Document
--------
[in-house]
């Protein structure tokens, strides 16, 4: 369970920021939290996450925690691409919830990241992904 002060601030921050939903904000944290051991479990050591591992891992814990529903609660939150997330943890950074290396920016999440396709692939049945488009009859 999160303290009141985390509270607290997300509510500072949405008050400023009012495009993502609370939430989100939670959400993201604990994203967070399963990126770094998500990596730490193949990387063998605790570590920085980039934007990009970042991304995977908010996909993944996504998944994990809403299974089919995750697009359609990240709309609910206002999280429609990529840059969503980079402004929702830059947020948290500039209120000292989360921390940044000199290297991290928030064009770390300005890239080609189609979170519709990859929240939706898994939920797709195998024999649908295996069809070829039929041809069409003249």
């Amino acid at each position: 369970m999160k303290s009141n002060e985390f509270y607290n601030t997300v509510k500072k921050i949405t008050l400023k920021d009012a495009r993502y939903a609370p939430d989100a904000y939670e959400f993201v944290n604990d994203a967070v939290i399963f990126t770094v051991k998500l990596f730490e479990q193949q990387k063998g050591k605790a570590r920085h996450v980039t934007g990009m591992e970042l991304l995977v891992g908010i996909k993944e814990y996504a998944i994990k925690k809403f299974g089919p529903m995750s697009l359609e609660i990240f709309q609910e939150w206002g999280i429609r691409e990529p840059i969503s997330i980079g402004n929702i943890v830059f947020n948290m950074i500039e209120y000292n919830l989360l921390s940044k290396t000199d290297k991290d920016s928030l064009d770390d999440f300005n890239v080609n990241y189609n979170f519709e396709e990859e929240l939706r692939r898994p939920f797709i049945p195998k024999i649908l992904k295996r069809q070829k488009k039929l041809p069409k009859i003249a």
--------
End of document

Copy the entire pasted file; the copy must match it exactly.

[in-house]
């Protein structure tokens, strides 16, 4: 369970920021939290996450925690691409919830990241992904 002060601030921050939903904000944290051991479990050591591992891992814990529903609660939150997330943890950074290396920016999440396709692939049945488009009859 999160303290009141985390509270607290997300509510500072949405008050400023009012495009993502609370939430989100939670959400993201604990994203967070399963990126770094998500990596730490193949990387063998605790570590920085980039934007990009970042991304995977908010996909993944996504998944994990809403299974089919995750697009359609990240709309609910206002999280429609990529840059969503980079402004929702830059947020948290500039209120000292989360921390940044000199290297991290928030064009770390300005890239080609189609979170519709990859929240939706898994939920797709195998024999649908295996069809070829039929041809069409003249």
């Amino acid at each position: 369970m999160k303290s009141n002060e985390f509270y607290n601030t997300v509510k500072k921050i949405t008050l400023k920021d009012a495009r993502y939903a609370p939430d989100a904000y939670e959400f993201v944290n604990d994203a967070v939290i399963f990126t770094v051991k998500l990596f730490e479990q193949q990387k063998g050591k605790a570590r920085h996450v980039t934007g990009m591992e970042l991304l995977v891992g908010i996909k993944e814990y996504a998944i994990k925690k809403f299974g089919p529903m995750s697009l359609e609660i990240f709309q609910e939150w206002g999280i429609r691409e990529p840059i969503s997330i980079g402004n929702i943890v830059f947020n948290m950074i500039e209120y000292n919830l989360l921390s940044k290396t000199d290297k991290d920016s928030l064009d770390d999440f300005n890239v080609n990241y189609n979170f519709e396709e990859e929240l939706r692939r898994p939920f797709i049945p195998k024999i649908l992904k295996r069809q070829k488009k039929l041809p069409k009859i003249a």